Even when he strays, Morricone never stumbles, and that much is obvious during the film’s climactic shootout at Union Station, aka The Baby Carriage Scene. Dubbed “Machine Gun Lullaby”, his composition for this sequence welds the sounds of a baby mobile to his more traditional brass and strings. It’s an unorthodox move that some may consider too on the nose, especially given how many shots De Palma supplies of the goddamn carriage. But, and this may be a reach (just roll with it), this juxtaposition is a brilliant subversion. Because in addition to turning the whole situation into a hazy nightmare, it also adds a certain gravitas to Ness’ psyche. If you recall, his whole charade against Capone truly started, at least narratively speaking, following an emotional run-in with the grieving mother of the little girl who died in the film’s opening. It was she who lit the fire under his shoes — Ness is also a parent, mind you — so it’s rather poetic the film would come full circle and place the life of another child in Ness’ hands.
The Untouchables: The Sacrifice of the Righteous, Prams, a Lot of Talk and a Badge in the Cult of De Palma
by Giuseppe Grossi at MoviePlayer
It's thirty years old, but seems even older. Reviewing The Untouchables today could make you think of a "badly-aged" movie, but that is not the case. Because the film already had a classic aftertaste at the end of the 1980s, impregnated as it was with rhythms, images, words and characters referring to a bygone movie era. Deliberately close to the imagination of the old noir, De Palma draws a city often emptied, desolate, dominated by the shadows of its characters. It seems like a purgatory in Chicago, full of silhouette in the darkness, inhabited by men of action and women waiting for the return of their hero home. In clear opposition, immediate, absolutely Manichaean struggle between good and bad, then we find the epic tale of the western, a genre also available from the retro soundtrack by Ennio Morricone and some shots as tight close-ups, directing the gaze of the characters. If the American cinema of those years exalted the hypertrophic power of the lonely, individualist hero capable of sufficing for himself (Sylvester Stallone and Arnold Schwarzenegger are the two highest representatives), De Palma rediscovers the pleasure of the group alchemy between complementary characters and men joined in risking everything in order to respond to their moral integrity. Men of other times, like their movie.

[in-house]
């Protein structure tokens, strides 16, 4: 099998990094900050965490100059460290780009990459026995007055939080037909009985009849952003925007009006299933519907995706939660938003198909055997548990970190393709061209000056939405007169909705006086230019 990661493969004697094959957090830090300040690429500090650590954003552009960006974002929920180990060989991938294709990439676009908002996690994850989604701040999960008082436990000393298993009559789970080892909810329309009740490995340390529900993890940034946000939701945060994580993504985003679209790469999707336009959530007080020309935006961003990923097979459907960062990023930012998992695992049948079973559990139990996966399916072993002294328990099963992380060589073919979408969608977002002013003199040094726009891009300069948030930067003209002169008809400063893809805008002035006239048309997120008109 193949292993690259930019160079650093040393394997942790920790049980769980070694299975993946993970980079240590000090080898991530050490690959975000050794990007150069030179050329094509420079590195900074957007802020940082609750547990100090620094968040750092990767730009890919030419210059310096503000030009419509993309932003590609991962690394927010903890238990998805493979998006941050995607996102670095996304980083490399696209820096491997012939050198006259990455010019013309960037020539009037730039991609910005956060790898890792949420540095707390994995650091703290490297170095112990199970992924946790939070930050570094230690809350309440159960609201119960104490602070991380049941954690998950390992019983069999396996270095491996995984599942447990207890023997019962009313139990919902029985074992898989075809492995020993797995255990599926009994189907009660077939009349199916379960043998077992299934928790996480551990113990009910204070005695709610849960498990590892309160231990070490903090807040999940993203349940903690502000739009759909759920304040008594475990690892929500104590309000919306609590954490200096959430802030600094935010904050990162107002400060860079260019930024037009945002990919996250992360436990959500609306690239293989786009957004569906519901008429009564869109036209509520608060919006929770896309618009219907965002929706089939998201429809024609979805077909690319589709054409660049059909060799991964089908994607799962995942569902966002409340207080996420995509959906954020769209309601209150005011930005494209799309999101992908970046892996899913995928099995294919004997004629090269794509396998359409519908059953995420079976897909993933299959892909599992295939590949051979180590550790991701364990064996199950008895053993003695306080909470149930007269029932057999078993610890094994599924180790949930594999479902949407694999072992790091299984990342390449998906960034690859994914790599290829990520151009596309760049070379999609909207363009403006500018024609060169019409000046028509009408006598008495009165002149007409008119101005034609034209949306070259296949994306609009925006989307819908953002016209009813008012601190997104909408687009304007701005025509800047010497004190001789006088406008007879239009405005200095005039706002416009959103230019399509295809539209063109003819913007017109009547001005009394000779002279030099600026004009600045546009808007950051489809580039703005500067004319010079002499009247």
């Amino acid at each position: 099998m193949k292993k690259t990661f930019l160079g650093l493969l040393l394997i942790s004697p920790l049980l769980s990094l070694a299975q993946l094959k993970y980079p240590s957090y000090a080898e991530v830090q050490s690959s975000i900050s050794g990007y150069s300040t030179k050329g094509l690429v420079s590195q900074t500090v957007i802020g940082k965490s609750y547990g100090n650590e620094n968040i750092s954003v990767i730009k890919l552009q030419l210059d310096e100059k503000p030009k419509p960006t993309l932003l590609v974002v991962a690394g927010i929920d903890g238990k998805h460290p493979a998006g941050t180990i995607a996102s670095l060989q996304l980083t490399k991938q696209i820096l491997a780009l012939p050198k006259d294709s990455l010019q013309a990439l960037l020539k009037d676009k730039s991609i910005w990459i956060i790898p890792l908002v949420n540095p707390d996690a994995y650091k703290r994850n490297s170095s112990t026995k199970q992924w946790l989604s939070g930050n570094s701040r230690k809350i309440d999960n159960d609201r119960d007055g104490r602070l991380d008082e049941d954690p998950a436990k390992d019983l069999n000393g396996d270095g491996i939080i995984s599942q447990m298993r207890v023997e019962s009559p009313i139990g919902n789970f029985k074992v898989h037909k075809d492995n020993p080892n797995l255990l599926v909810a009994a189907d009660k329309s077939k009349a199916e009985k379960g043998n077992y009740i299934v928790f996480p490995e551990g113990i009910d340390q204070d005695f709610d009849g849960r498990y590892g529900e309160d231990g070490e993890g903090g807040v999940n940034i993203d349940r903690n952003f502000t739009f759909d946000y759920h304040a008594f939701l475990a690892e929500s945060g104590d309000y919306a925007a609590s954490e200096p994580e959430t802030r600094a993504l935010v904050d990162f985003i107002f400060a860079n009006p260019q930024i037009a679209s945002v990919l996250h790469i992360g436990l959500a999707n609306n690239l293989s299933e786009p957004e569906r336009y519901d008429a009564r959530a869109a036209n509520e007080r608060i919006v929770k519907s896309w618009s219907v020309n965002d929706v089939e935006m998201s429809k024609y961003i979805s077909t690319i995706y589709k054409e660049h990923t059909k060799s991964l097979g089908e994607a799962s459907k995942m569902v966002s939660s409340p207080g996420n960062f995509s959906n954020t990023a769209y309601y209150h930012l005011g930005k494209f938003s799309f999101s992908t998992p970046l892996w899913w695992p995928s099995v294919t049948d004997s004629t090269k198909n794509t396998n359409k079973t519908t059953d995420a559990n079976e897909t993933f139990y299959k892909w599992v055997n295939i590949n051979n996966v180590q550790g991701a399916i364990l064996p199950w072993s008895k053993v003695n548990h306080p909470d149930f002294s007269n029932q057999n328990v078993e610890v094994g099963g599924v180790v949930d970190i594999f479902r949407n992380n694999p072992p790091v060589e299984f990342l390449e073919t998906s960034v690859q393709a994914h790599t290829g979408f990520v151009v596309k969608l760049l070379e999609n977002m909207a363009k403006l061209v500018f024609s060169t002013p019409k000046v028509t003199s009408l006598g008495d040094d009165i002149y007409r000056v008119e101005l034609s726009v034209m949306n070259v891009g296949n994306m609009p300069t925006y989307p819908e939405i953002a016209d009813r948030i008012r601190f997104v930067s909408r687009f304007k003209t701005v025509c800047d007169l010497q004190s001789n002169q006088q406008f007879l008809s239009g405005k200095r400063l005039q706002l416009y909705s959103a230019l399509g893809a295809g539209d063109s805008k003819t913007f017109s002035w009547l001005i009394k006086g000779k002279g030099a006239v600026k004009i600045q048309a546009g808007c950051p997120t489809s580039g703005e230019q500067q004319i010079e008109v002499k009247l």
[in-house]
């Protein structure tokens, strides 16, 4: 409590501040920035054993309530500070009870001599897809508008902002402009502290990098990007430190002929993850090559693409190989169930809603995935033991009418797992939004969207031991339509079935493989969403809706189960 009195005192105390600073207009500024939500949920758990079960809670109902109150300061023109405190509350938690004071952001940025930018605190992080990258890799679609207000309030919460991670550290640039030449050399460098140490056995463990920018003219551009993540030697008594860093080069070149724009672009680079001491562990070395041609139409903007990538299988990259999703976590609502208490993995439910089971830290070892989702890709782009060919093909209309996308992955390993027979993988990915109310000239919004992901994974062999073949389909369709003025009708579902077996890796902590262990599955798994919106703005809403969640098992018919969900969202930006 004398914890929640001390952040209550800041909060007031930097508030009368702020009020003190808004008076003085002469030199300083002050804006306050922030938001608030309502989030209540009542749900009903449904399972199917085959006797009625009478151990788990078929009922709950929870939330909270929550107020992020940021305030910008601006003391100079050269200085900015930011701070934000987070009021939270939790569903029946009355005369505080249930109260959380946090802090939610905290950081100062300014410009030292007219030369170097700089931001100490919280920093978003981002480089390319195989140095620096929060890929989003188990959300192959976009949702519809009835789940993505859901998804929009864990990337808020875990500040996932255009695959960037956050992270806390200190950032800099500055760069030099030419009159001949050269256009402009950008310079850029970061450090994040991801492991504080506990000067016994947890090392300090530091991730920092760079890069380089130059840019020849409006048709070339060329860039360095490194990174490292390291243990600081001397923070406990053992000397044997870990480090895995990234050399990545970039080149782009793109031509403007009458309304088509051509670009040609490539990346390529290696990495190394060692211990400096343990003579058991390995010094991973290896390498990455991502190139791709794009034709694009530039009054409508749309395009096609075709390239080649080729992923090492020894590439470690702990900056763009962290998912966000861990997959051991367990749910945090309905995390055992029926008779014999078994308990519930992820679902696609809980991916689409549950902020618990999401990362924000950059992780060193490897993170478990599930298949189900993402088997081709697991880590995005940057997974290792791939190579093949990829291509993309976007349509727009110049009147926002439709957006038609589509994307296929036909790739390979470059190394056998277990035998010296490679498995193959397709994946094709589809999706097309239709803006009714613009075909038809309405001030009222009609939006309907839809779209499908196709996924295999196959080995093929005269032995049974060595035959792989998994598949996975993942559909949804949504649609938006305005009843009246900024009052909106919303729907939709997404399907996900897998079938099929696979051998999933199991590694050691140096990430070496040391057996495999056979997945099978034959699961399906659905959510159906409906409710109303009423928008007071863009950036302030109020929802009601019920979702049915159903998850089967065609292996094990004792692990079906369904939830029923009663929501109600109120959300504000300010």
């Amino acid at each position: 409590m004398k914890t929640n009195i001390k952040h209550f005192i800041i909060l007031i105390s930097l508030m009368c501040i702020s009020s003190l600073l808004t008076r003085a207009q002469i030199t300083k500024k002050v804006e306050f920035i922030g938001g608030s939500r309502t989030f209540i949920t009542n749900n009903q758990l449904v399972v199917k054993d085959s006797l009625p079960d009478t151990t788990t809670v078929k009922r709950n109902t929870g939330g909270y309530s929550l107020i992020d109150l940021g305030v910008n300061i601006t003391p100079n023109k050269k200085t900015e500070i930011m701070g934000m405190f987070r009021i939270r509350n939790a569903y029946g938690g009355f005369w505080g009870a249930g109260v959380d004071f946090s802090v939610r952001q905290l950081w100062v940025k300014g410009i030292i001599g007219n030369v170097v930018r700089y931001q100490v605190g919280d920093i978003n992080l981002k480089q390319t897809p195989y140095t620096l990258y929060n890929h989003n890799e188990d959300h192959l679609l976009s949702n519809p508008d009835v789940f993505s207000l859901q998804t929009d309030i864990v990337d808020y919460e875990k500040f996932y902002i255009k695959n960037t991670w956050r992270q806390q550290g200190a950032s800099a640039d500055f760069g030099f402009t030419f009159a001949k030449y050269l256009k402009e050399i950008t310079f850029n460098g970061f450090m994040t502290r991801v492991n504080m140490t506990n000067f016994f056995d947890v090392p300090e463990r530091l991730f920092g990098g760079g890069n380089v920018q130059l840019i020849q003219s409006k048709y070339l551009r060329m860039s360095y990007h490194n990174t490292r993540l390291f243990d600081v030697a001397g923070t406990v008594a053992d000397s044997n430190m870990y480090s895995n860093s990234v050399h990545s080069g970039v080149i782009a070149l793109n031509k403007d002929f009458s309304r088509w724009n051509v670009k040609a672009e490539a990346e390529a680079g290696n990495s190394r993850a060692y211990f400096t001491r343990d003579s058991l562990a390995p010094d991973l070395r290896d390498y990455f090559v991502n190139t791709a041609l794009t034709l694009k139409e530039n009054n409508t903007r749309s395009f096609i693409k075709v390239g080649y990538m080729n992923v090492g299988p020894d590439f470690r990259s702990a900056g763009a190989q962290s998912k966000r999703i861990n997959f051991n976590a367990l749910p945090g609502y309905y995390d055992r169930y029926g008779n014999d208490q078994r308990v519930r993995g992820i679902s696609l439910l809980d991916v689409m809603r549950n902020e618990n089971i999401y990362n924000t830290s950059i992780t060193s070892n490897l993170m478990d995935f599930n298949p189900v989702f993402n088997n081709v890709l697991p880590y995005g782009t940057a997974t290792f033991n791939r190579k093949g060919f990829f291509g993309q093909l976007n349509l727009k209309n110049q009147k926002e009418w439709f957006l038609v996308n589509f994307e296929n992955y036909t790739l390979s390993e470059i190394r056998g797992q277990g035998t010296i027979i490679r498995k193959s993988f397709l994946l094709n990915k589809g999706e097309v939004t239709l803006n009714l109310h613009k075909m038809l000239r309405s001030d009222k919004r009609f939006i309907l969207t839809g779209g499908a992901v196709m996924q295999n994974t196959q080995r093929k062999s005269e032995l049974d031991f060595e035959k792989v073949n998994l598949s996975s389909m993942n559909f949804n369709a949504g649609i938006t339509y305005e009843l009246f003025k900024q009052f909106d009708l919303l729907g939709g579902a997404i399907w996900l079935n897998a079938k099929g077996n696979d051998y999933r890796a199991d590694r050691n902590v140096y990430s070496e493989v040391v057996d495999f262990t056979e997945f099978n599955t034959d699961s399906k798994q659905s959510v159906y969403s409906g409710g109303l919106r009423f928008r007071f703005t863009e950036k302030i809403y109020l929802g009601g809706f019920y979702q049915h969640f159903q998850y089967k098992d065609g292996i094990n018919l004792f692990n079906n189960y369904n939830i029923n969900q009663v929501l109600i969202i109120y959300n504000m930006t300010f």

'The Untouchables': THR's 1987 Review
by Duane Byrge at The Hollywood Reporter
Four police chiefs, three district attorneys, a wad of grand juries couldn't bring Al Capone down. It took a green government graysuit named Eliot Ness to put him away. That irony buttresses this old-fashioned, well-crafted black hats vs. white hats shootout.
Paramount's going to have to hire more armored cars to transport The Untouchables' considerable box-office booty to its already teeming [Beverly Hills] Cop  vaults.
Straightforward and crisp, The Untouchables is a classically structured good-guy/bad-guy epic, pitting the square, wet-behind-the-ears Treasury agent Eliot Ness (Kevin Costner) vs. America's most notorious, ruthless and powerful Prohibition-time gangster, Al Capone (Robert De Niro).